I remember doing this route in the early 70s and realizing just how destrictive a climber could be with a hammer. We were going fast and I was slugging pins home even if they were the wrong size. I'd just blast them harder and move on. I was ruining the route. Not good. I got good with nuts none too soon. A route like the Prow, with a lot of thin cracks, gets beat out in no time.

Great location and great view of the Valley and th Dome.

JL

Mungeclimber

Trad climber
sorry, just posting out loud.
Jun 20, 2007 - 01:47am PT
I remember running out of gear and hammering in a couple pins to haul off of, as I was out of rope just before the belly crawl pitch.

Probably not crucial to any particular placement at that point, but there is something to be said for not hammering if it can be avoided.

Lambone

Ice climber
Ashland, Or
Jun 20, 2007 - 02:41am PT
The Prow was a fun solo.
Tom

Big Wall climber
San Luis Obispo CA
Jun 20, 2007 - 04:11am PT
Aren't ya all glad we pounded the sh'it out of it so the you can now claim all clean and stick those modern spring thingys in it now?

Yes.

Now, keep going back up, pounding it out some more, so we can claim all free, at 5.8, by next summer 8-)
steelmnkey

climber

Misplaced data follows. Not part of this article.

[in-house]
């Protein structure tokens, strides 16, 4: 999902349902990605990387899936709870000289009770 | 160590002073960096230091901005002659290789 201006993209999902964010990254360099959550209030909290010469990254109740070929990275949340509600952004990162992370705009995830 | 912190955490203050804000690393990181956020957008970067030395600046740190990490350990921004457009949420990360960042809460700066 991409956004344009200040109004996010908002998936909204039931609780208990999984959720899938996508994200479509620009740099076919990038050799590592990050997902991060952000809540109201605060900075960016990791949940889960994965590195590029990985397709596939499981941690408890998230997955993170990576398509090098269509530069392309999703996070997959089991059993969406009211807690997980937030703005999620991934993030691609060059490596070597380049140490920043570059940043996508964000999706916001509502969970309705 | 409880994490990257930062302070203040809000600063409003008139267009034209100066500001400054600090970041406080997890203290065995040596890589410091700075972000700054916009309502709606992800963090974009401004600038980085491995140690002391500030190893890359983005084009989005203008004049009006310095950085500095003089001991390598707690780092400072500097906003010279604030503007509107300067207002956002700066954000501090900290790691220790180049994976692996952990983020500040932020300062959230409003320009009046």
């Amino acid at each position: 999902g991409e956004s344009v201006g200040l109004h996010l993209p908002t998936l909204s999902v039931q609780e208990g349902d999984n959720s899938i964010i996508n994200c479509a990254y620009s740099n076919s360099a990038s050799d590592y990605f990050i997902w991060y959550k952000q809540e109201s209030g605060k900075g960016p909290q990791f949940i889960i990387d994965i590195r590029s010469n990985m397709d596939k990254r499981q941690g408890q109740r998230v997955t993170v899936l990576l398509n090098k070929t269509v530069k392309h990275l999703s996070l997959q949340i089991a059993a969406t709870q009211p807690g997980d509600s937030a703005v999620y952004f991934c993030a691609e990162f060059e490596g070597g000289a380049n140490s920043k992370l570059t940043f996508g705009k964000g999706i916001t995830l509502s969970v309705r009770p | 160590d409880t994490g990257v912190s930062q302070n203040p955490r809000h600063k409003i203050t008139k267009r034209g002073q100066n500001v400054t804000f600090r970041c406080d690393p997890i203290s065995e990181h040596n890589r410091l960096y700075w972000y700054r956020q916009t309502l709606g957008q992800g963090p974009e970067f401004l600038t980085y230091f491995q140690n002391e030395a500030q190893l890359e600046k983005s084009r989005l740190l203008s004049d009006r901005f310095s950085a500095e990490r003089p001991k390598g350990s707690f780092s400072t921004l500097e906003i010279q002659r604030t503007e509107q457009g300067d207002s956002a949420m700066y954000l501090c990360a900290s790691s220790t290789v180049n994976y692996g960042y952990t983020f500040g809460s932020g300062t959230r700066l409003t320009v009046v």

Vision man...ya gotta have vision...
Jun 20, 2007 - 09:40am PT
What ever happened to Mike Covington (Fantasy Ridge dude)?? Is he still around banging it out? Remember watching that guy put away filterless "American" cigarettes. Tough dude.
TwistedCrank

climber
a luxury Malibu rehabilitation treatment facility
Jun 20, 2007 - 10:18am PT
I recall a South African fellow in the early 80's who was all of about 5 feet tall refering to the belly crawl as the "squatting part".
Chiloe

Trad climber
Lee, NH
Jun 20, 2007 - 10:27am PT
Thanks for posting that, Steve.

Inspired by Robbins' article, John Byrd and I chose the Prow in spring '71 as our first Yosemite wall. A grand adventure it was. Rurps, crack-tacks and hooks, stacked Leepers and tied-off blades, I think there were three or four A4 leads on our topo. We were slow, brought no hammocks, and climbed by headlamp two nights in a row to reach ledges. The third morning on Tapir Terrace a snowstorm hit at first light. We slogged on aiding snow-covered 5.6 pitches, finally reaching the rim about dusk. One more headlamp epic, grim I think but the memories have faded, to get our soggy worn-out selves and gear down through snow to the valley floor.

Steve Grossman

Trad climber